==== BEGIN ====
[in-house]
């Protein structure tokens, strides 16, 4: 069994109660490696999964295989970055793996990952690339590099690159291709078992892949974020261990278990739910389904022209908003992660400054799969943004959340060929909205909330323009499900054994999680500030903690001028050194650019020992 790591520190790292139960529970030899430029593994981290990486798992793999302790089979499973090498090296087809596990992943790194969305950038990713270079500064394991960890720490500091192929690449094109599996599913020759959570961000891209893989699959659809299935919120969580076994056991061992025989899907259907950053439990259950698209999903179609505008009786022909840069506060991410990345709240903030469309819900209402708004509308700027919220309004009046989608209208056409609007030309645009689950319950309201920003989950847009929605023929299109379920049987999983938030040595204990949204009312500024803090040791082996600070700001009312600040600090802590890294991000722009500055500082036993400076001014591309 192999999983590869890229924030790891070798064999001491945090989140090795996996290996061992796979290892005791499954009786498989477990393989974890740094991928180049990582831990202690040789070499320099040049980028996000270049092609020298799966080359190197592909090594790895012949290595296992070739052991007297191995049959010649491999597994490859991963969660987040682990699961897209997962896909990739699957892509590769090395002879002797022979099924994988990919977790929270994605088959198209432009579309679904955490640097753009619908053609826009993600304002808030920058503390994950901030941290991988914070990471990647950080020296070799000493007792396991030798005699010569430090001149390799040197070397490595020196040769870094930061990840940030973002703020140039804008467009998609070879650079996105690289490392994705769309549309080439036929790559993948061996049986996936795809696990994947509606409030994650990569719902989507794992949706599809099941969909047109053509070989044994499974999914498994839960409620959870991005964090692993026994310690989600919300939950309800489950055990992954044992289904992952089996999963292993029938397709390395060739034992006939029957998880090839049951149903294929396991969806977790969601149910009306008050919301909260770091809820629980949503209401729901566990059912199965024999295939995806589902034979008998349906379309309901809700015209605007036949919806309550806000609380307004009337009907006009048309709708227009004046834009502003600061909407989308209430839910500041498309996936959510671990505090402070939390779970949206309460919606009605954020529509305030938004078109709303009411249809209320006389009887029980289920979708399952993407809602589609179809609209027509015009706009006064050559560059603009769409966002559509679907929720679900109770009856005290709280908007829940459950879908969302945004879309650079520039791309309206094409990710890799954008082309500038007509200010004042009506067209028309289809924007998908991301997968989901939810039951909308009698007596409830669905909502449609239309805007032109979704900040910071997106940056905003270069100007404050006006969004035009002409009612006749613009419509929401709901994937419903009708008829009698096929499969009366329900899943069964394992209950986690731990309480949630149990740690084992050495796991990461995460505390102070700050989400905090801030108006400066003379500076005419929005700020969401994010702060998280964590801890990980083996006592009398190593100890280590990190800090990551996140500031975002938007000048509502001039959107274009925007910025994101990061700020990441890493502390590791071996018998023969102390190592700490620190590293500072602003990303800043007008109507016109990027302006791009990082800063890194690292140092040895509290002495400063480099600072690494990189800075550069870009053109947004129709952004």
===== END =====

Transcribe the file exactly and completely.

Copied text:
[in-house]
């Protein structure tokens, strides 16, 4: 069994109660490696999964295989970055793996990952690339590099690159291709078992892949974020261990278990739910389904022209908003992660400054799969943004959340060929909205909330323009499900054994999680500030903690001028050194650019020992 790591520190790292139960529970030899430029593994981290990486798992793999302790089979499973090498090296087809596990992943790194969305950038990713270079500064394991960890720490500091192929690449094109599996599913020759959570961000891209893989699959659809299935919120969580076994056991061992025989899907259907950053439990259950698209999903179609505008009786022909840069506060991410990345709240903030469309819900209402708004509308700027919220309004009046989608209208056409609007030309645009689950319950309201920003989950847009929605023929299109379920049987999983938030040595204990949204009312500024803090040791082996600070700001009312600040600090802590890294991000722009500055500082036993400076001014591309 192999999983590869890229924030790891070798064999001491945090989140090795996996290996061992796979290892005791499954009786498989477990393989974890740094991928180049990582831990202690040789070499320099040049980028996000270049092609020298799966080359190197592909090594790895012949290595296992070739052991007297191995049959010649491999597994490859991963969660987040682990699961897209997962896909990739699957892509590769090395002879002797022979099924994988990919977790929270994605088959198209432009579309679904955490640097753009619908053609826009993600304002808030920058503390994950901030941290991988914070990471990647950080020296070799000493007792396991030798005699010569430090001149390799040197070397490595020196040769870094930061990840940030973002703020140039804008467009998609070879650079996105690289490392994705769309549309080439036929790559993948061996049986996936795809696990994947509606409030994650990569719902989507794992949706599809099941969909047109053509070989044994499974999914498994839960409620959870991005964090692993026994310690989600919300939950309800489950055990992954044992289904992952089996999963292993029938397709390395060739034992006939029957998880090839049951149903294929396991969806977790969601149910009306008050919301909260770091809820629980949503209401729901566990059912199965024999295939995806589902034979008998349906379309309901809700015209605007036949919806309550806000609380307004009337009907006009048309709708227009004046834009502003600061909407989308209430839910500041498309996936959510671990505090402070939390779970949206309460919606009605954020529509305030938004078109709303009411249809209320006389009887029980289920979708399952993407809602589609179809609209027509015009706009006064050559560059603009769409966002559509679907929720679900109770009856005290709280908007829940459950879908969302945004879309650079520039791309309206094409990710890799954008082309500038007509200010004042009506067209028309289809924007998908991301997968989901939810039951909308009698007596409830669905909502449609239309805007032109979704900040910071997106940056905003270069100007404050006006969004035009002409009612006749613009419509929401709901994937419903009708008829009698096929499969009366329900899943069964394992209950986690731990309480949630149990740690084992050495796991990461995460505390102070700050989400905090801030108006400066003379500076005419929005700020969401994010702060998280964590801890990980083996006592009398190593100890280590990190800090990551996140500031975002938007000048509502001039959107274009925007910025994101990061700020990441890493502390590791071996018998023969102390190592700490620190590293500072602003990303800043007008109507016109990027302006791009990082800063890194690292140092040895509290002495400063480099600072690494990189800075550069870009053109947004129709952004």